Invasive Plant Atlas of the MidSouth (IPAMS) in USGS BISON online species mapping application https://bison.usgs.gov/?providerID=440&resourceID=100067 UTF-8 CSV, SHP

Contacts

Personne ayant créé cette ressource:

Clifton Abbott
Web Database System, GIS, Webmaster
Mississippi State University, Geosystems Research Institute
High Performance Computing Building 230
39762-9652 Mississippi State
Mississippi
US
662-325-9435
http://www.cavs.msstate.edu/bagley/userinformation.php?eid=1594
Annie Simpson
Biologist
United States Geological Survey
12201 Sunrise Valley Drive, Mail Stop 302
20192 Reston
Virginia
US
+1 703.648.4281

Personne pouvant répondre aux questions sur la ressource:

John D. Madsen, Ph.D.
Former Project Director, Extension and Outreach Coordinator
United States Department of Agriculture (USDA), Agricultural Research Service (ARS)
Dept of Plant Sciences, UC Davis, 274 Robbins Hall, One Shields Avenue
95616 Davis
California
US
(530) 752-7870
https://www.ars.usda.gov/people-locations/person/?person-id=49597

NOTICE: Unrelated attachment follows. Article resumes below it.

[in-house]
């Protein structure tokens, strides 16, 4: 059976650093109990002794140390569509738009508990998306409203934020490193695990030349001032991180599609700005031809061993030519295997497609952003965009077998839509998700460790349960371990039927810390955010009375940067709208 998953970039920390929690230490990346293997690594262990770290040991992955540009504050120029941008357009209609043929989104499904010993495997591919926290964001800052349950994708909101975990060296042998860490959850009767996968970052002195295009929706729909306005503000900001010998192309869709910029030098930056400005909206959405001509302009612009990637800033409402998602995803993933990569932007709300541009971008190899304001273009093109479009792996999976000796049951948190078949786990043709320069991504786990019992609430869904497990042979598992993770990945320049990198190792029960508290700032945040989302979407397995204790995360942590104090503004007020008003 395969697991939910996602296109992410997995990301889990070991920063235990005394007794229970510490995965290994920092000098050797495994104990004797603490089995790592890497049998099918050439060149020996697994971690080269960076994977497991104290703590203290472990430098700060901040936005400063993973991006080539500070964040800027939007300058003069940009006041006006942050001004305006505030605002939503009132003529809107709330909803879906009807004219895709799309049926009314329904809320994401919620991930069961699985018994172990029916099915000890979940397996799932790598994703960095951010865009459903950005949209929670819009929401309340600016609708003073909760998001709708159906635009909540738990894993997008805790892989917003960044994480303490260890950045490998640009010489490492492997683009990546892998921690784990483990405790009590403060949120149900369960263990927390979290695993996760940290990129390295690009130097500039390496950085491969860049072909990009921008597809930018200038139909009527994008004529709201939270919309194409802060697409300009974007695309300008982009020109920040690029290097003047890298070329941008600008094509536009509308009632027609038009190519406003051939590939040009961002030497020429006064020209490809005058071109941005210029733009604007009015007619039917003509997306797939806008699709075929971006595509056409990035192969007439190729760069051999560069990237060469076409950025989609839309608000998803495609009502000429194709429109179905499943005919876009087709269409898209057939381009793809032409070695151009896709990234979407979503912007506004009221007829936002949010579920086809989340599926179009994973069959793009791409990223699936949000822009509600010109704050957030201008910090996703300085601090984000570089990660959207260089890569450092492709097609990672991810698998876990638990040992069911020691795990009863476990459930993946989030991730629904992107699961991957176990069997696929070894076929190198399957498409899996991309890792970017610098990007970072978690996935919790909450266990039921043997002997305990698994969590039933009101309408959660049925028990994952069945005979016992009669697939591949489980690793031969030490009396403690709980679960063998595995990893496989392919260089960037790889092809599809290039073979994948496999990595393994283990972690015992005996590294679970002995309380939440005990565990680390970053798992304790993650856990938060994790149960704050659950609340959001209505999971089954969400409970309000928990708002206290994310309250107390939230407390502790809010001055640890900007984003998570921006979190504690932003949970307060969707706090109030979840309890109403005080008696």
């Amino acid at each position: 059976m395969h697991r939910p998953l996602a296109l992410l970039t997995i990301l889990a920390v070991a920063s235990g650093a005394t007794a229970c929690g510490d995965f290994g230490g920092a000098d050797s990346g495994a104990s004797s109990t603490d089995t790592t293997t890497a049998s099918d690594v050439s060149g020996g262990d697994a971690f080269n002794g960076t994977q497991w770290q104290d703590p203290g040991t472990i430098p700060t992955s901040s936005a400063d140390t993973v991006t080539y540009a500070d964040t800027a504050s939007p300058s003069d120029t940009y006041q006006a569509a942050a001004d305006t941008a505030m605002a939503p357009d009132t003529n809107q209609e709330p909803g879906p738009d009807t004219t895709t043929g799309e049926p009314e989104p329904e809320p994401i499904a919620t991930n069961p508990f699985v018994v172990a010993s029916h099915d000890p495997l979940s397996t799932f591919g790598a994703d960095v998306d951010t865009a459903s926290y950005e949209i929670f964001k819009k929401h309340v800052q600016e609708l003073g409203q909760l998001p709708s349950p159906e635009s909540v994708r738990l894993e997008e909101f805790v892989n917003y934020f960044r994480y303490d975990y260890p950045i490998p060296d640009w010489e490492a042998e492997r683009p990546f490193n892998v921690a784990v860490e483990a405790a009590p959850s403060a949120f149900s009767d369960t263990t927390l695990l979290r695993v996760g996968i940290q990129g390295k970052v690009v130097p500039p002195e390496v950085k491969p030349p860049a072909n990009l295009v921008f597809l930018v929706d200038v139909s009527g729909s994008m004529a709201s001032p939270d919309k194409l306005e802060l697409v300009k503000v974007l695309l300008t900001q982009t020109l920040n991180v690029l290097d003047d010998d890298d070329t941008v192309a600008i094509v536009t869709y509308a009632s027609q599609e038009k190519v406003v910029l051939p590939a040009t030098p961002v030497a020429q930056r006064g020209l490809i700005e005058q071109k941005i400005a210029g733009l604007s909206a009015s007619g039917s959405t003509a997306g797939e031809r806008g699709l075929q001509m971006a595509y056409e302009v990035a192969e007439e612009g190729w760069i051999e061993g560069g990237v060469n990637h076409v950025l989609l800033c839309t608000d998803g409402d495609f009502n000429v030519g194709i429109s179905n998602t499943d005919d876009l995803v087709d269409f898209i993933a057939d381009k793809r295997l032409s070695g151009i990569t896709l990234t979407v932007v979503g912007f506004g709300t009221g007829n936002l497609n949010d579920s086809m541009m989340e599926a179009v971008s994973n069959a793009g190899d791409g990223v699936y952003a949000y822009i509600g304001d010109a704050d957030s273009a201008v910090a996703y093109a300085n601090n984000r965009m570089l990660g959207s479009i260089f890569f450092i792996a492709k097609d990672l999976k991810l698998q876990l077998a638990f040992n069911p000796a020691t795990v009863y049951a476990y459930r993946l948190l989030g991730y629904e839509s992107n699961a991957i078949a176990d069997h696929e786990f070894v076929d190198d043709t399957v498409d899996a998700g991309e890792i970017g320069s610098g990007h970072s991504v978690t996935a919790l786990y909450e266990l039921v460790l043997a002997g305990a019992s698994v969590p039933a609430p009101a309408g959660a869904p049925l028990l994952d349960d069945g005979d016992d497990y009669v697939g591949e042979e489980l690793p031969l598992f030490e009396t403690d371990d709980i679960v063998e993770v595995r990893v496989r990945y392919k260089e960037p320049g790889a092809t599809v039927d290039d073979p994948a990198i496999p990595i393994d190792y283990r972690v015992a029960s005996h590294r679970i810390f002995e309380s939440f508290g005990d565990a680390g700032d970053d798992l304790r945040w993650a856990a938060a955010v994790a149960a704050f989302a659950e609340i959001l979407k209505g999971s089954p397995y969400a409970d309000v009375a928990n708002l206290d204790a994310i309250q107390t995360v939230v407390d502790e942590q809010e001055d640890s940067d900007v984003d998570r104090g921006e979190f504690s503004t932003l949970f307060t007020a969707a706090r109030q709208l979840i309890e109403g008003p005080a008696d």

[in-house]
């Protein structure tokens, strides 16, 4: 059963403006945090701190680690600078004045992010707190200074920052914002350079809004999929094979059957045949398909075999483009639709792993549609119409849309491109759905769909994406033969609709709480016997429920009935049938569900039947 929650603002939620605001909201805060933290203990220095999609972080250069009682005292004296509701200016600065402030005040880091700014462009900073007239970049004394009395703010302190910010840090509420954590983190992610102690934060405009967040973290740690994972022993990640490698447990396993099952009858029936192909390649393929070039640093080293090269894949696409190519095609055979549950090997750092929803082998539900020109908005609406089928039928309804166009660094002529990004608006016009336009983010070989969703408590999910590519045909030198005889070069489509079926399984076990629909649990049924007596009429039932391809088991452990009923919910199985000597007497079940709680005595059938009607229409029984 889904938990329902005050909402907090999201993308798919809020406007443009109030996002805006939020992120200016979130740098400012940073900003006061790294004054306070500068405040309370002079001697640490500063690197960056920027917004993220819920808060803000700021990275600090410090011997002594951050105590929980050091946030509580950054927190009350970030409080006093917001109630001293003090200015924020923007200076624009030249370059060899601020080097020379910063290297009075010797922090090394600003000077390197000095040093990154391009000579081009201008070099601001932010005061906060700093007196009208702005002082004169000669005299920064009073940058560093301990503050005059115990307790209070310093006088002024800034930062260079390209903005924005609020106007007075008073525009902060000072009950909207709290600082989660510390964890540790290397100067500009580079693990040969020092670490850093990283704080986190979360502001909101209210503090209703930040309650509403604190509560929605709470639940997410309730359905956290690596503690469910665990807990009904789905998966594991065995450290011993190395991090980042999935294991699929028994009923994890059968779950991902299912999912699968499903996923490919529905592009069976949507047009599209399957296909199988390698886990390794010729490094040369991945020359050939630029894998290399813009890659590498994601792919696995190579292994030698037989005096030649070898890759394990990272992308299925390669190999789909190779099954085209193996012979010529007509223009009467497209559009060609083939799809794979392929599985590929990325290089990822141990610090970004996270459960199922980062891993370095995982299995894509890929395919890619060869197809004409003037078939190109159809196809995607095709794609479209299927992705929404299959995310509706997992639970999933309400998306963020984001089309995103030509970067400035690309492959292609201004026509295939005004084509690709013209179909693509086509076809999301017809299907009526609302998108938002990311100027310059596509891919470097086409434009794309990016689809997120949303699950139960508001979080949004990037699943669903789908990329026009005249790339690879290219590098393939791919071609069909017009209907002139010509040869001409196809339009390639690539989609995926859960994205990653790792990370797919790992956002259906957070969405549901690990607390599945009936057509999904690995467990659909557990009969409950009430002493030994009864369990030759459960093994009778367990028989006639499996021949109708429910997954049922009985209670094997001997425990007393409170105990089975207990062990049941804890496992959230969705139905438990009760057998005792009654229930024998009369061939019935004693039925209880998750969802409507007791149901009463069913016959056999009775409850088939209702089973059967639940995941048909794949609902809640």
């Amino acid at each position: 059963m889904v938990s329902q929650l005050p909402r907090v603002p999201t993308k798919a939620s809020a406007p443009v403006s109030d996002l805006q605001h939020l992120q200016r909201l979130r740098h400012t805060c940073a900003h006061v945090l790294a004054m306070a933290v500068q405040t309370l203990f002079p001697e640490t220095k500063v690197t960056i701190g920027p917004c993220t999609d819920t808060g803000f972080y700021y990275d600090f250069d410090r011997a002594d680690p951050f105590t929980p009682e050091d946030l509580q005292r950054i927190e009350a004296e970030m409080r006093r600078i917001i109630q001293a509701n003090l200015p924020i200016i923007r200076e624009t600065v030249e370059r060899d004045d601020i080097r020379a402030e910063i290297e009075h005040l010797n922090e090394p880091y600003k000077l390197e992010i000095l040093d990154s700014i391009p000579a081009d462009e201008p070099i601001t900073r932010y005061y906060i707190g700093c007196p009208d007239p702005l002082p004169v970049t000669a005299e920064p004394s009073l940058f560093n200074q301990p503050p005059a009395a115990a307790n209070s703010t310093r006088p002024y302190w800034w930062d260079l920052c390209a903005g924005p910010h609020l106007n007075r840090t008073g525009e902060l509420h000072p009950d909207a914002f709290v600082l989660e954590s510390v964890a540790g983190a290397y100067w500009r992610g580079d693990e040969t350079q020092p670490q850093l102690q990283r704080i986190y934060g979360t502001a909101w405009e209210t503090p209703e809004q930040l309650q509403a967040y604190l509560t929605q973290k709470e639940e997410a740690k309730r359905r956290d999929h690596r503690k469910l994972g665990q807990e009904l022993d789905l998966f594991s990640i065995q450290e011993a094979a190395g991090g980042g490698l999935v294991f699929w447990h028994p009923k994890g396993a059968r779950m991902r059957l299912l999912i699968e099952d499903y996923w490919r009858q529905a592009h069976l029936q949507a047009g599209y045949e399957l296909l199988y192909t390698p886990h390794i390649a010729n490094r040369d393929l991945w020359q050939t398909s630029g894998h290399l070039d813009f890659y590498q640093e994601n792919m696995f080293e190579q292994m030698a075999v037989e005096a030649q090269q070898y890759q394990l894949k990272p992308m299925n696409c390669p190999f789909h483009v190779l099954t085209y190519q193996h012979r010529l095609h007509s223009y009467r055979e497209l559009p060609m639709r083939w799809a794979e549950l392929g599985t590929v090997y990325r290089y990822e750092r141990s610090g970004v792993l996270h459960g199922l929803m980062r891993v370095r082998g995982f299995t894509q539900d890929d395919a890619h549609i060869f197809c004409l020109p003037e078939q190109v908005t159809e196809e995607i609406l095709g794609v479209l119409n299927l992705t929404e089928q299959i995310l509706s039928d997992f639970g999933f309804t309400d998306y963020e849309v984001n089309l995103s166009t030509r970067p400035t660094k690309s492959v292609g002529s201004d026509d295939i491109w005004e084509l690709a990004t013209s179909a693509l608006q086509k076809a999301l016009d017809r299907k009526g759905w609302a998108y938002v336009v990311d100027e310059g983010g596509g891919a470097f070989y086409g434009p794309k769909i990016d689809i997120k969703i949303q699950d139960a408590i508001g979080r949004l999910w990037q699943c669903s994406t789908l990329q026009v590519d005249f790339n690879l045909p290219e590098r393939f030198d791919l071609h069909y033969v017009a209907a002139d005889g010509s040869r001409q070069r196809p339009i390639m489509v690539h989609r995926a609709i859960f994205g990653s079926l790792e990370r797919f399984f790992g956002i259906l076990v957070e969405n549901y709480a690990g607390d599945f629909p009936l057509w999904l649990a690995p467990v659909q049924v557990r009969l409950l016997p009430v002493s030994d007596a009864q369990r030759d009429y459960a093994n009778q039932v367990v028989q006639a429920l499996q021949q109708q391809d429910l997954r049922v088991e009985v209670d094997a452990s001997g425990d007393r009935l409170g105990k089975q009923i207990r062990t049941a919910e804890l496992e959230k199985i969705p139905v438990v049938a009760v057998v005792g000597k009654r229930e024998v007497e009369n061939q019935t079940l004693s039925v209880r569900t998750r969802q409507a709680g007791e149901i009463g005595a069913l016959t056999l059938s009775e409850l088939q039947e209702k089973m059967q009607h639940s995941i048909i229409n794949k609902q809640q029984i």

Personne ayant renseigné les métadonnées:

John D. Madsen, Ph.D.
Former Project Director, Extension and Outreach Coordinator
United States Department of Agriculture (USDA), Agricultural Research Service (ARS)
Dept of Plant Sciences, UC Davis, 274 Robbins Hall, One Shields Avenue
95616 Davis
California
US
(530) 752-7870
https://www.ars.usda.gov/people-locations/person/?person-id=49597
Elizabeth Sellers
Technical Information Specialist - Biology
U.S. Geological Survey
12201 Sunrise Valley Drive
20192 Reston
Virginia
US
+1 703-648-4385

Autres personnes associées à la ressource:

Chercheur Principal
John D. Madsen, Ph.D.
Former Project Director, Extension and Outreach Coordinator
United States Department of Agriculture (USDA), Agricultural Research Service (ARS)
Dept of Plant Sciences, UC Davis, 274 Robbins Hall, One Shields Avenue
95616 Davis
California
US
(530) 752-7870
https://www.ars.usda.gov/people-locations/person/?person-id=49597
Fournisseur de Contenu
Victor Maddox, Ph.D.
Plant Identification and Verification
Mississippi State University, Department of Plant and Soil Sciences, Geosystems Research Institute
39762-9555 Mississippi State
Mississippi
US
662-325-2313
Chercheur Principal
Gary Ervin, Ph.D.
Research Program Director
Mississippi State University, Department of Biological Sciences
39762-9536 Mississippi State
Mississippi
US
662-325-1203

Couverture géographique

United States, except Alaska.

Enveloppe géographique Sud Ouest [17,948, -158,055], Nord Est [48,314, -66,624]

Couverture taxonomique

Non-native invasive plant species.

Kingdom  Plantae